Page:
• Ah, I did manage to (briefly) get them in focus, but only by reducing the size of the image down significantly so that they took up perhaps 10-20% of my monitor (30" monitor that is) or about 15-20cm wide, at a distance of about 50cm. Even then, my eyes were focus hunting, struggling to keep it steady. And I just reduced it further to about 8cm wide and it was even easier and I could hold it comfortable. So from my experience, the smaller the image, the easier it is to see the stereogram. And also, you're right.I'm not crossing my eyes any more to see it, I'm just staring through it. I'm confused by the physics of it now though. It would be simple if I had a better sense of what my eyes are doing in objective terms. I'm assuming that they're still converging, although somewhere between the 'correct' convergence to see just the two images, and neutral (no convergence or divergence)? Diliff | (Talk) (Contribs) 10:41, 11 December 2008 (UTC)-
          • I think what happens is each eye gets pointed towards a different image, but both are in focus, hence fooling your brain into seeing the stereo image. It does take some practise though. Noodle snacks (talk) 11:06, 11 December 2008 (UTC)
        • Hmm, I can do either at any practical size, and it is anatomically possible (your eyes have to be able to look both left and right at times, so the muscles are there). I've added a flipped version which requires crossed eyes, try that. Noodle snacks (talk) 10:50, 11 December 2008 (UTC)
          • I realise that it is anatomically possible for each eye to point in the respective directions separately, but I just don't know how possible it is for the eyes to both do it at the same time, for the same reason that it seems more difficult (more eye strain and uncomfortability) to cross both your eyes inward to the extreme than it is for you to simply look left or right to the extreme. I just assumed that there is some mechanism that links the muscles in each eye to stop you from looking divergently beyond parallel. I had a quick google search and found this though. I can do the convergent exercise easily, but I cannot complete the divergent exercise properly. If I stare beyond the two seals and balls, I can get them to move inwards towards each other slightly, but never enough for them to touch like the example shows. Can you? Maybe I have some sort of divergent viewing deficiency that I was never aware of until now. :-) Diliff | (Talk) (Contribs) 11:46, 11 December 2008 (UTC)
            • I can do both the exercises quite easily. The new version I added only requires you to cross your eyes, so try that, I have a feeling it'd be easier for most people. Noodle snacks (talk) 11:50, 11 December 2008 (UTC)
              • Easier to combine the two images to form a third, yes, but very difficult for me to focus properly on it when cross eyed. The instant my eyes cross inwards, they seem to become short sighted, but it doesn't have any effect if I close one eye and turn the other inwards. Very strange. I did find that if I reduce the size of the flipped image and look at it really closely (10cm from my face), I can focus on it. Anyway, we're throroughly off-topic now, but it would be interesting to see how others go! Diliff | (Talk) (Contribs) 11:59, 11 December 2008 (UTC)
  • The third image formed, does it show something that the individual images don't show? For me, the third flower looked the same. You should have a disclaimer with this image though, it sure makes one's cry eyes water :( Muhammad(talk) 15:10, 11 December 2008 (UTC)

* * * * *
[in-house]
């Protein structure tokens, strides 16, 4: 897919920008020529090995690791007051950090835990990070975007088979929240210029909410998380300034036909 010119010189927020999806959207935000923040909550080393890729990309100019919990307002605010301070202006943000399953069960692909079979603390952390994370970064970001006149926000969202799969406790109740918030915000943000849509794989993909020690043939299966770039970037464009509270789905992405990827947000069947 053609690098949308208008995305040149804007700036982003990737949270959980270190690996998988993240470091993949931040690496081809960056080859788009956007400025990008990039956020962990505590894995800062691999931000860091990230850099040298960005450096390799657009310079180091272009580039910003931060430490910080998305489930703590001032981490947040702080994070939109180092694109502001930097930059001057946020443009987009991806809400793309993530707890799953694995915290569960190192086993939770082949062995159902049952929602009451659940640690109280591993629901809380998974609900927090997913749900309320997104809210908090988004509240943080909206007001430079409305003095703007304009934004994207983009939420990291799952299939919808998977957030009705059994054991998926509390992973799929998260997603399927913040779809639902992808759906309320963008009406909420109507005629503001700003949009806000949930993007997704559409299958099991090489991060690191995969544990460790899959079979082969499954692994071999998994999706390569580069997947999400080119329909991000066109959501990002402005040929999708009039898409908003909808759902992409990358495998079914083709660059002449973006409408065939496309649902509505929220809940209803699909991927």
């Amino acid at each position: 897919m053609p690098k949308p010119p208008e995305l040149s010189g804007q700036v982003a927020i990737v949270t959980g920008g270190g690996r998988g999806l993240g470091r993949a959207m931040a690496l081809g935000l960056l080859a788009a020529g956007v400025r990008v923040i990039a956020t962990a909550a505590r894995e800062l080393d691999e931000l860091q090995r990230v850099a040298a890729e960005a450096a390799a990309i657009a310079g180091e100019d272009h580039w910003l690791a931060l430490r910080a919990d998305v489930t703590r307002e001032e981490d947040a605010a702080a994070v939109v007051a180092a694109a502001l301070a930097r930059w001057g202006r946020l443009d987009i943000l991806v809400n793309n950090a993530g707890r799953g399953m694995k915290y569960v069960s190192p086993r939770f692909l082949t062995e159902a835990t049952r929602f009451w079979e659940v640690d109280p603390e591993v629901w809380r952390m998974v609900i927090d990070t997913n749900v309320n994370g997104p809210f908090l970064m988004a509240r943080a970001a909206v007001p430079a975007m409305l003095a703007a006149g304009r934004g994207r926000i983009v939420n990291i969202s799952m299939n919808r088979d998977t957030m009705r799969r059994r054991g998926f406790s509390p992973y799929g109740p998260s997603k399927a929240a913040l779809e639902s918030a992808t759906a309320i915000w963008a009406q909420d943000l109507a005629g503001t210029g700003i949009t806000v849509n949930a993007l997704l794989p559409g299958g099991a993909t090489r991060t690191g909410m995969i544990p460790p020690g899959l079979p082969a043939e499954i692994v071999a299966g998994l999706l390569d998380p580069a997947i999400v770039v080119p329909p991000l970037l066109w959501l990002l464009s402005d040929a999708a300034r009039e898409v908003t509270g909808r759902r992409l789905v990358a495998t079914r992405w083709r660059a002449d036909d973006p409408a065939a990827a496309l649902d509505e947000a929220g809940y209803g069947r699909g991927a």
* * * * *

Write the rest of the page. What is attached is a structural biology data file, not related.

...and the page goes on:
• No one is having any luck evidently, but the third image will appear in 3D when viewed correctly. Noodle snacks (talk) 01:25, 12 December 2008 (UTC)
  • Support per nom. I didn't seem to have any problems to get the 3D, whether LR or RL. Just take your time (and practice a bit on a not to large version). Lycaon (talk) 09:25, 12 December 2008 (UTC)
  • Original version is easier for me, but either works. Lycaon (talk) 19:34, 13 December 2008 (UTC)
  • Support After re-reading the above discussion, I got it to work, and I like it very much. I can see it in 3D! SpencerT♦C 20:51, 12 December 2008 (UTC)
  • Support Beatiful image and very innovative! Luca (talk) 21:55, 12 December 2008 (UTC)
  • Comment Can people please specify which version they find easier? Noodle snacks (talk) 01:09, 13 December 2008 (UTC)
    • For me, they both work, but the flipped one comes to me easier. SpencerT♦C 03:31, 13 December 2008 (UTC)
  • Comment I cant get it to work on either - at all :( --Fir0002 10:38, 13 December 2008 (UTC)
  • Suggestion 3d glasses red cyan.svg 3D red cyan glasses are recommended to view this image correctly. If people have trouble and get eyestrain from this, how about an anaglyph image, like this one? (It's a shot of my live steam locomotive in my workshop... ;-) You do need red and green (or red and blue) glasses, but Wikipedia already has an icon for that: --Janke | Talk 20:59, 13 December 2008 (UTC)
    • The thing is though, an anaglyph and this image demonstrate different types of stereographs. I am not sure how to generate an anaglyph either Noodle snacks (talk) 01:11, 14 December 2008 (UTC)
      • True, but I see no reason for promoting a 3D image that many (maybe even most) viewers cannot even see in 3D. With an anaglyph, you only need two pieces of colored plastic... ;-) --Janke | Talk 11:12, 14 December 2008 (UTC)
        • It seems to me that its a bit like opposing an image of a Sulphur-crested Cockatoo because its not a Major Mitchell's Cockatoo. The two image types are fundamentally different and are only related as types of stereogram. If this image were promoted there would still be "room" for a high quality anaglyph FP. I could probably try and generate an anaglyph image, but I don't have easy access to the glasses required. I don't think that some users being unable to "see" it has any bearing on the image's EV or any relation to the FP criteria in general. Noodle snacks (talk) 12:03, 14 December 2008 (UTC)